Biobehavioral Tools Core (BTC)

Dr. Carol Landis and Dr. Karen Thomas are the Co-Directors of the Biobehavioral Tools Core (BTC). Dr. Landis is presently a Co-Investigator and Scientific Director of the Biobehavioral Laboratories in the Center for Women's Health and Gender Research (CWHGR). She has experience with measuring self-report, actigraphy, and polysomnography measures of sleep in children, midlife and older women.

School of Nursing Sleep Lab

The CRMSD Biobehavioral Tools Core (CRMSD-BTC) develops, maintains, and ensures the overall quality of instrumentation important for conducting research on the management of sleep disturbances in individuals across the lifespan. The CRMSD-BTC coordinates and ensures high-quality electronic study management to increase productivity, enhance efficiency and synergy among projects associated with the UW-CRMSD. The CRMSD-BTC integrates diverse clinical and research disciplines in order to improve sleep of individuals and their families. The CRMSD-BTC also serves as a catalyst and resource by developing and enhancing truly interdisciplinary research.

The specific aims of the CRMSD-BTC core are as follows:

  1. Establish, maintain, and coordinate scholarly interdisciplinary support and interaction about use of common measures in studies affiliated with the Center.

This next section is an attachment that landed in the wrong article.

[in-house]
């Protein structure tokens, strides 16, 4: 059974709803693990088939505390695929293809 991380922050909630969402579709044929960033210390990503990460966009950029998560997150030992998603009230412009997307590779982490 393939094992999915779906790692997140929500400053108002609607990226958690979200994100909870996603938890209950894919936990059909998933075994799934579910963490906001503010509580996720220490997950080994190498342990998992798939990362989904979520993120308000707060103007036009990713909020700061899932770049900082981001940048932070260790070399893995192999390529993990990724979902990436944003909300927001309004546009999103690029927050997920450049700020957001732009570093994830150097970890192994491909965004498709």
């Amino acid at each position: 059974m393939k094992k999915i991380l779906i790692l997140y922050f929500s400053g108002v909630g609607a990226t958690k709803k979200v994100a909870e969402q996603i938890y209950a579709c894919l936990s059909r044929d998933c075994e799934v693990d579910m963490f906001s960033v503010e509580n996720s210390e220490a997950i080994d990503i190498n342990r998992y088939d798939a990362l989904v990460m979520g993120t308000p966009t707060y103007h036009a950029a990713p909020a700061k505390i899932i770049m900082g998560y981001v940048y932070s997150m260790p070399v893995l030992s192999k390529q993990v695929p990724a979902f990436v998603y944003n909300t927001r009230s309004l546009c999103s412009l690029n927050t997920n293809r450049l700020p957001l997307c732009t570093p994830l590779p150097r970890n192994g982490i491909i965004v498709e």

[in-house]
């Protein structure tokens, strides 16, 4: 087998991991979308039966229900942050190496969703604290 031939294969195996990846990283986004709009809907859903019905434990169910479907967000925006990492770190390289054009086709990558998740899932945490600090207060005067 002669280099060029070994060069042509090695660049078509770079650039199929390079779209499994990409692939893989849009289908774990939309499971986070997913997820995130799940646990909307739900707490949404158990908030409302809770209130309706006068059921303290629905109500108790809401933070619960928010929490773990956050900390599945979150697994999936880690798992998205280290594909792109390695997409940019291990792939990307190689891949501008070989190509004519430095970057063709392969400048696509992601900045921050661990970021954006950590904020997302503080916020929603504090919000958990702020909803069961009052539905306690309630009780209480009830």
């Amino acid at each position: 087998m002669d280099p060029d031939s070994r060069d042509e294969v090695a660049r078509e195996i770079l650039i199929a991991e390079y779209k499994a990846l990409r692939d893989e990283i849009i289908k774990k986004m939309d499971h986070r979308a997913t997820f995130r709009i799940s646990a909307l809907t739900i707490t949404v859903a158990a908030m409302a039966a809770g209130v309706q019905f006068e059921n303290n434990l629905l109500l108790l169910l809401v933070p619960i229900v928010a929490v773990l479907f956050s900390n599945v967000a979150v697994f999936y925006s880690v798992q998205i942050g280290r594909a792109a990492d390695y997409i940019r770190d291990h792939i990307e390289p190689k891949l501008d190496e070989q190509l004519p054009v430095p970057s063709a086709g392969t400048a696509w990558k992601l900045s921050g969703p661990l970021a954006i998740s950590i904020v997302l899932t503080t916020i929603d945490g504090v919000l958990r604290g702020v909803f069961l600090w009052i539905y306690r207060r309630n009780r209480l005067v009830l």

2. Develop, refine, and provide consultation about 'state of the art' reliable, precise, and cost-effective instrumentation to support new and ongoing developmentally and age-appropriate self-report, behavioral (actigraphy) and physiologic (polysomnography [PSG]) measures of sleep disturbance.
  3. Provide data processing and scoring services for actigraphy and expand laboratory methods for use of PSG in very young children.
  4. Create an infrastructure and services for electronic study management using new web-based technologies to integrate and unify data and ensure high-quality data capture and study oversight.
  5. Maintain high quality, 'state of the art' methods for the collection of samples and measurement of biomarkers (e.g. biochemical, molecular, genetic) and physiologic indicators (e.g., autonomic nervous system) that are important for understanding the biologic basis of adverse health outcomes of disturbed sleep.

The ITHS Biomedical Informatics Core (BMI) is used as a central location for electronic data capture (EDC) for each of the 4 projects.